Facebook AI Research Director Gives Speech at NTU
Known as the “father of convolutional neural networks,” Facebook AI Research (FAIR) Director Dr. Yann LeCun came to Taiwan for a 3-day academic visit from June 29 to July 1. On the first day of his visit, Dr. LeCun was invited by the NTU College of Electrical Engineering and Computer Science to give a speech titled “Deep Learning and the Path to AI” at the International Conference Hall of GIS NTU Convention Center. The speech drew more than 400 attendees, and over one thousand people watched the speech online simultaneously. In addition, the speech was streamed live on the Facebook page of the College. The total number of views has accumulated to nearly 50,000. In the speech, Dr. LeCun introduced and explained the history of AI deep learning and its future challenges.
Dr. LeCun first reviewed the early development of pattern recognition and neural networks, and used his work LeNet as an example for further elaboration. LeNet adopts convolutional neural networks to recognize handwritten numbers. This technology was widely applied in check recognition systems used by banks across Europe and the United States in the late 20th century. Early pattern recognition requires manually defining various features and extraction procedures before computer learning can begin. Nowadays, neural networks enable computers to learn to extract these features. Later during the speech, Dr. LeCun discussed a range of topics, including the development of ImageNet neural network since 2012, its visual applications, various key technologies, and Facebook’s latest image technology.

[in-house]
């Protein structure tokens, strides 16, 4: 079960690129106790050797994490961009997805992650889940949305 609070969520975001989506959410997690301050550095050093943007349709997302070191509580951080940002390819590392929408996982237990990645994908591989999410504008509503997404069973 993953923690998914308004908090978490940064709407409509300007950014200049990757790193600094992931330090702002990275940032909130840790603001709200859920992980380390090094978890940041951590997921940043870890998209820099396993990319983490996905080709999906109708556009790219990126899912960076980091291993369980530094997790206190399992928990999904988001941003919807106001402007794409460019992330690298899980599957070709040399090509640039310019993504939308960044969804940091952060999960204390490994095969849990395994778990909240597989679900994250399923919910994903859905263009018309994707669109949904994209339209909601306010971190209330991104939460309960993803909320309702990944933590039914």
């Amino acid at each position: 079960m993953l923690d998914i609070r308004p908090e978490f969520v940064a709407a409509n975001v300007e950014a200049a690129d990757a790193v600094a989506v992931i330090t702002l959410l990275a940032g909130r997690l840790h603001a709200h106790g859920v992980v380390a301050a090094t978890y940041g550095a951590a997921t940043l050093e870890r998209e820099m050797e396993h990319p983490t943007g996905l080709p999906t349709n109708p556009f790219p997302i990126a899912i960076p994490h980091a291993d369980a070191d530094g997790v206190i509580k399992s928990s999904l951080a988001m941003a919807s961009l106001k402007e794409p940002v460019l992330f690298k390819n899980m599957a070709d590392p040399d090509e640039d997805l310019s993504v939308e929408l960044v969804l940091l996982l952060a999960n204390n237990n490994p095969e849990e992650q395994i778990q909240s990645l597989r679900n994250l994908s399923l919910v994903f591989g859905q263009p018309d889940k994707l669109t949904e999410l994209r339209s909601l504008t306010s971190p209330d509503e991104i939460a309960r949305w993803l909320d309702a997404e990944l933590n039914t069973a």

Although deep learning has made substantial progress, many problems remain unsolved. According to Dr. LeCun, the biggest challenge is to enable computers to have common sense as humans do, and the unsupervised inference and predictive learning involved are crucial to AI’s future development. Finally, Dr. LeCun used an analogy to describe his outlook for AI technology in the future. As human aviation was inspired by birds flying in the sky, neural networks are inspired by neurons found in nature. However, what made humans’ dream of flight come true was not the effort to imitate birds but the discovery of the principles of aerospace dynamics. Dr. LeCun hopes that one day humans can find the principles behind AI to create its next peak of development.